People of J&K worst victims of acrimony between India and Pakistan: CM Mehbooba Mufti

Nine people have been killed so far in ceasefire violations over the last three days.

People of J&K worst victims of acrimony between India and Pakistan: CM Mehbooba Mufti
File photo: PTI

SRINAGAR: Concerned over the rising cases of ceasefire violations along the Line of Control in Jammu and Kashmir, Chief Minister Mehbooba Mufti said that the people of the state are the worst victims of the hostility between the India and Pakistan.

"Distraught to hear of three more civilians caught in the crossfire on the border. The people of Jammu and Kashmir are the worst victims of the acrimony between the two neighbouring countries. I pray that the hostility on the borders ends soon," she said.

The CM made the remark after three people were killed and six injured in firing by Pakistani troops along the International Border (IB) and LoC in Jammu division for the third day on Saturday.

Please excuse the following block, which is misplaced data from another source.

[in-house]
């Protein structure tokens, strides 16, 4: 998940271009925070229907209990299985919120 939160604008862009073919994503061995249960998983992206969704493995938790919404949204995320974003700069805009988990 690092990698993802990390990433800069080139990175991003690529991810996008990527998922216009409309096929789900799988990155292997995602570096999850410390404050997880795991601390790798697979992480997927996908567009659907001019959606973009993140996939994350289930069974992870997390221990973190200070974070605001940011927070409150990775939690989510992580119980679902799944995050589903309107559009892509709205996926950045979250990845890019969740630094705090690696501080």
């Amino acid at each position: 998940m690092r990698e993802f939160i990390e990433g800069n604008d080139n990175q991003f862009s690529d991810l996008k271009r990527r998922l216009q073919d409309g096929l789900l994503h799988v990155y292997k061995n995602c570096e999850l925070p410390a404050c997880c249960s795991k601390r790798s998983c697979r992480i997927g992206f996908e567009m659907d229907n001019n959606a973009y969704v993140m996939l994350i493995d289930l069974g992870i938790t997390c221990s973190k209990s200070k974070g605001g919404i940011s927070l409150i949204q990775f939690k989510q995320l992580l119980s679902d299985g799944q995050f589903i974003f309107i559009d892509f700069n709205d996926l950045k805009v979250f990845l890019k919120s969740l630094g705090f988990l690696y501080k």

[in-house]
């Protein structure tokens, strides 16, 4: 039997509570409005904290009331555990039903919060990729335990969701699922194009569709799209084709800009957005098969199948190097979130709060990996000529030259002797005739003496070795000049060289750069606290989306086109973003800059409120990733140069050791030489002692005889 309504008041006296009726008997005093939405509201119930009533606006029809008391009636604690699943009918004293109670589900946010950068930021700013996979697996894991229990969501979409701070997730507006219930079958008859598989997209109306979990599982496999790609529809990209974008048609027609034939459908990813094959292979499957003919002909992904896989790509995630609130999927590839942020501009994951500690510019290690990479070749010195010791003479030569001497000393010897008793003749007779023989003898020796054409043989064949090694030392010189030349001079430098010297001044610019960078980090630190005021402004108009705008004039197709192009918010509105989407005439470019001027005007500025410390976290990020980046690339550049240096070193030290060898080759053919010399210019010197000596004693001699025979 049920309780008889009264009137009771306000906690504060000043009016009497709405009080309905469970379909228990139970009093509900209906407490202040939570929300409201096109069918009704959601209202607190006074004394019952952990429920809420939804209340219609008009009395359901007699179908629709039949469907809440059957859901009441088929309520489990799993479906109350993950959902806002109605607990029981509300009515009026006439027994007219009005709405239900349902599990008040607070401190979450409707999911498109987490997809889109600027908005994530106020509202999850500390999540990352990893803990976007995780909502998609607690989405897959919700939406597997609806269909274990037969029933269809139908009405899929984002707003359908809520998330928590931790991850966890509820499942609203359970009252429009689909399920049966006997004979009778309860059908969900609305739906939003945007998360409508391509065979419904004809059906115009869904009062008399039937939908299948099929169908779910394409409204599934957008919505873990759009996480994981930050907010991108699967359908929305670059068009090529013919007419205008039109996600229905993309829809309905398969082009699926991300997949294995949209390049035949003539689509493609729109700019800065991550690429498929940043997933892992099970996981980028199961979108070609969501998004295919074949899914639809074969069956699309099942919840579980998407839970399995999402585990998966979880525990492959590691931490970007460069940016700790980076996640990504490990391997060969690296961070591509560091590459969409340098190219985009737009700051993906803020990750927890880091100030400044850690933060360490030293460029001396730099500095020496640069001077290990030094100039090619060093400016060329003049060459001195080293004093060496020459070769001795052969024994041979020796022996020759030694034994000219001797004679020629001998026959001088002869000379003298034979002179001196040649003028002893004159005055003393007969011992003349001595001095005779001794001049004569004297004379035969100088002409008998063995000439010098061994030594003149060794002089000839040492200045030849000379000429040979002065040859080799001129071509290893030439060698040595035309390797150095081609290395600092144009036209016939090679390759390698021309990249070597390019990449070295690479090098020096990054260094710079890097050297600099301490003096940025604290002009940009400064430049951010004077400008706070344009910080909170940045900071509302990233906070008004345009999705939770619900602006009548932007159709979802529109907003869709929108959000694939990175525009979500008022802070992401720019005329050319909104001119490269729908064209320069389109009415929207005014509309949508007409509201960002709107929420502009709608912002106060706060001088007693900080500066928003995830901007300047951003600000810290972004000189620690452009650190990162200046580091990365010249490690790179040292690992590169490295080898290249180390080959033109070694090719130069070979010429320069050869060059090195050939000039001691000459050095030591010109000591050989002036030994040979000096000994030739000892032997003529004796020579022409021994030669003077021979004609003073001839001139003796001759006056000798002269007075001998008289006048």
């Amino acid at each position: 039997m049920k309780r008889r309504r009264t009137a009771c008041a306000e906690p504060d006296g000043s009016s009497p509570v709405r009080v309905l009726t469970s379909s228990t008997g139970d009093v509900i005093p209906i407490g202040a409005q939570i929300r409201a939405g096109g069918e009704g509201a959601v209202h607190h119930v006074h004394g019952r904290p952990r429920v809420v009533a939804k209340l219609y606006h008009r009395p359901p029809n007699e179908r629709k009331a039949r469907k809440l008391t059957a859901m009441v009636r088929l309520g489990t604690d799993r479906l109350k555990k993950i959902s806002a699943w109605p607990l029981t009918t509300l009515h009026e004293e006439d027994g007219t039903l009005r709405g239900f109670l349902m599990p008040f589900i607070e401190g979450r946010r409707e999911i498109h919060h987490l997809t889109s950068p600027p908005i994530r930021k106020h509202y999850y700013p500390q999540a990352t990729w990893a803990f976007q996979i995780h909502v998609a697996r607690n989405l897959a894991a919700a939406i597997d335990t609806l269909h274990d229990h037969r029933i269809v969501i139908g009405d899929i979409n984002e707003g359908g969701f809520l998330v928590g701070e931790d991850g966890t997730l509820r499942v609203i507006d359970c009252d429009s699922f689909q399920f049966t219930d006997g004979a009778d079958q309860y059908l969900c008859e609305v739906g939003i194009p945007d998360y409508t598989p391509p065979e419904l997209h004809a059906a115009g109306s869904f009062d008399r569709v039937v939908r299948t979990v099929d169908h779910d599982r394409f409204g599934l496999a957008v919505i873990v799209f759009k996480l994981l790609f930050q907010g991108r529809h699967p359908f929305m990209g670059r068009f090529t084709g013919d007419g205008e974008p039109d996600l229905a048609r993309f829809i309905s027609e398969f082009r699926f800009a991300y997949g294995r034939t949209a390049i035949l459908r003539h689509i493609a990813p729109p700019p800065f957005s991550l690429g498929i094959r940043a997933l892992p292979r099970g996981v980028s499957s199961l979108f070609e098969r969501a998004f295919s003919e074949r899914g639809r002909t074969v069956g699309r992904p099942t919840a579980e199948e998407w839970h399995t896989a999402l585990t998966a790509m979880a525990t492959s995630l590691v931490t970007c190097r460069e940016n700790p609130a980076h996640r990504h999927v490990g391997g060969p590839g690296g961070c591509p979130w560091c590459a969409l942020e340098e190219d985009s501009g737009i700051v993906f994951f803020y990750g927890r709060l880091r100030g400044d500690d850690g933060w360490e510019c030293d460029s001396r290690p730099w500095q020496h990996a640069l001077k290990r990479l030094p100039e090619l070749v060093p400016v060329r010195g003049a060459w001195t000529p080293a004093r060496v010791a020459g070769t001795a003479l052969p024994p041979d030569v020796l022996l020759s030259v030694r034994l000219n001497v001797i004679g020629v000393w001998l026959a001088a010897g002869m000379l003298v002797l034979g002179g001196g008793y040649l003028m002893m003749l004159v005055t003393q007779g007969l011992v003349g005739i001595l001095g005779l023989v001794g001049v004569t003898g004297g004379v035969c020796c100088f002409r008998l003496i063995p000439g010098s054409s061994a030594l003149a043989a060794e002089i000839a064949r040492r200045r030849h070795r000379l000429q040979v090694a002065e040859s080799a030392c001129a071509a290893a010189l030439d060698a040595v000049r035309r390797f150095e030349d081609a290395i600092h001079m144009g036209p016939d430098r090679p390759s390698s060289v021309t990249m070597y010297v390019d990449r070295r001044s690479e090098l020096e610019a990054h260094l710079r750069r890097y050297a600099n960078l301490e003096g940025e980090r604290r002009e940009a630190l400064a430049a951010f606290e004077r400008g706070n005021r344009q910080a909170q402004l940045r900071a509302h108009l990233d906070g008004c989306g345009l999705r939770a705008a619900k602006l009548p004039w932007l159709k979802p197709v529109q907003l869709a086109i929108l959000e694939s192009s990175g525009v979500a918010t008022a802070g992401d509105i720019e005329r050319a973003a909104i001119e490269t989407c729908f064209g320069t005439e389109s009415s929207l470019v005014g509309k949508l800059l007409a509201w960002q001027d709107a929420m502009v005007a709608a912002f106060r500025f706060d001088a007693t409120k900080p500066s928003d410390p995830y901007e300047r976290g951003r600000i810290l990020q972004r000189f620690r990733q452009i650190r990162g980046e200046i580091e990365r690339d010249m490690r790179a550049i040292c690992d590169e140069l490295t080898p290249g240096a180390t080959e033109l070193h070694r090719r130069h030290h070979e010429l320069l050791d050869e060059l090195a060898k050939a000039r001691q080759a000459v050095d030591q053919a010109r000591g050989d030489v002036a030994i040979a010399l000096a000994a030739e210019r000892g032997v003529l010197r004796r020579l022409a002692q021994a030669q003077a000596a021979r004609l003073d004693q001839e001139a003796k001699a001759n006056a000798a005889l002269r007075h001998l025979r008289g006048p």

A 17-year-old girl and a BSF jawan were on Friday killed while six people, including five civilians, injured in ceasefire violation in three sectors of Jammu and Samba districts.

Nine persons have been killed so far in ceasefire violations over the last three days.

An Army jawan was on Saturday killed after being hit by a bullet during cross-border firing in Krishna Ghati sector of Poonch district. The slain soldier was identified as sepoy 23-year-old Mandeep Singh, a resident of Alampur village of Sangroor in Punjab.

Defence officials said the Pakistani Army initiated unprovoked and indiscriminate firing of small arms and automatics form 8 am in Krishna Ghati sector, resulting in grievous injuries to Singh who later succumbed.

The Indian Army retaliated strongly and effectively.

Residents living along the border areas are living in fear due to Pakistani firing. Blood splattered compounds, smashed window panes and demolished roofs can be seen at the houses in border hamlets which have been battered in Pakistani firing and shelling in the last three days.

Farmlands have craters due to mortar bombs and have turned into live minefields. In Jhora farm in RS Pura, 150 khullas or mud houses of Gujjars were burned down in the shelling.
 

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